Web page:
Bridget Riley creates massive, brightly hued abstract canvases with overwhelming colors and patterns. Riley was born in London and studied at London’s Royal College of Art and has studios in London, Cornwall, and Vaucluse France. She developed an optical style in the 1960s, known as Op Art, in which hallucinatory images were created. Her first works were in black and white in repeated geometric patterns, and it is these black and white paintings for which she is best known.
In 1966, she began to use some color, varying in depth and tone. After visiting Egypt in the early 1980s and seeing colorful hieroglyphics, Riley incorporated more color into her work, which was painted in three distinctive patterns. The first pattern was the use of very thin vertical stripes as seen in “Delos” 1983 and “Blue Return” 1984. The second consisted of paintings whose vertical orientation was disrupted by diagonal bars – sometimes in layers of colorful diamonds, such as ”Between” 1989. The third technique, made after 1998, was her use of interlocking waves where the verticals and diagonals are complemented by round and gently curved shapes. Here the forms are larger and the number of colors smaller, which brings a sense of calm to the composition.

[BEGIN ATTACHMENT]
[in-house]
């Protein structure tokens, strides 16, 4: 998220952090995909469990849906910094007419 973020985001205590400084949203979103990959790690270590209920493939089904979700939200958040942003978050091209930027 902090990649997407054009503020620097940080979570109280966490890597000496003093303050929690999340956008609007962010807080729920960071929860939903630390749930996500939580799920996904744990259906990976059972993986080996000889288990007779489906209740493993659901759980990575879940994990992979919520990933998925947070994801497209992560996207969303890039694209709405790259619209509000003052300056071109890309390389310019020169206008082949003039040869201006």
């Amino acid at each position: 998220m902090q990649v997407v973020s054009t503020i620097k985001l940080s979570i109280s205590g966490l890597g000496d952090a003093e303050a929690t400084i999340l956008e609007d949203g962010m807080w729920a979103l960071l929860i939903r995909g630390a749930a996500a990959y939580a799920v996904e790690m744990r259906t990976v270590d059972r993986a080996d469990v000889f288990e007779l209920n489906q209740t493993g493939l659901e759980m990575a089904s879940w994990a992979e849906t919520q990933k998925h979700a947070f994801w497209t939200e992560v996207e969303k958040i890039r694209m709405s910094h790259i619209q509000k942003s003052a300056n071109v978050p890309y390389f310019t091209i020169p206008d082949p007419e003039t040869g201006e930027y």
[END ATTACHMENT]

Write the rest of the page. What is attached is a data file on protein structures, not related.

Riley has been using scissors for some time now, and the placement of the cutouts comes before the actual painting. In her wall painting “Arcadia 3, 2009/2011” Riley combines her use of cutouts with a restricted palette. The actual painting was done by her assistants so that Riley could achieve detachment from the work.
In 1968, Riley represented Great Britain at the Venice Biennale where she was the first British contemporary painter and the first woman to be awarded the International Prize for painting. In 2003, Tate Britain organized a major retrospective of her work. She has had several retrospective shows in galleries in London and New York.